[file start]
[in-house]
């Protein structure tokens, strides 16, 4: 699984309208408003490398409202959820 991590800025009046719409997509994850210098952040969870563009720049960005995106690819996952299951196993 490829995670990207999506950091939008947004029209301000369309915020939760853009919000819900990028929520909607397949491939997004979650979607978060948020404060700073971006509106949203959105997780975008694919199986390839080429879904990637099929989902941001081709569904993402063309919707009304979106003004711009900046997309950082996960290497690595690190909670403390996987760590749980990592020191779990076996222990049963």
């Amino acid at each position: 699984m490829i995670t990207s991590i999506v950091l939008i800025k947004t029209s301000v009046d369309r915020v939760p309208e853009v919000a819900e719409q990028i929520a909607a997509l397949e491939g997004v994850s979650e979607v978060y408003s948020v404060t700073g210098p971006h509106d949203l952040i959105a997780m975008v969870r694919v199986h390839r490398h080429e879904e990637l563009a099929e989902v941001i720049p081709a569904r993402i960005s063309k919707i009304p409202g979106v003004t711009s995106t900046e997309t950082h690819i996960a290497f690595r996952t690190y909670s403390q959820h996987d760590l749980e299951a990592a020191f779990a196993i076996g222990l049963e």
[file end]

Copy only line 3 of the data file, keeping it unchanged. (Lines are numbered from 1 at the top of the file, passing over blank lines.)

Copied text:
């Amino acid at each position: 699984m490829i995670t990207s991590i999506v950091l939008i800025k947004t029209s301000v009046d369309r915020v939760p309208e853009v919000a819900e719409q990028i929520a909607a997509l397949e491939g997004v994850s979650e979607v978060y408003s948020v404060t700073g210098p971006h509106d949203l952040i959105a997780m975008v969870r694919v199986h390839r490398h080429e879904e990637l563009a099929e989902v941001i720049p081709a569904r993402i960005s063309k919707i009304p409202g979106v003004t711009s995106t900046e997309t950082h690819i996960a290497f690595r996952t690190y909670s403390q959820h996987d760590l749980e299951a990592a020191f779990a196993i076996g222990l049963e």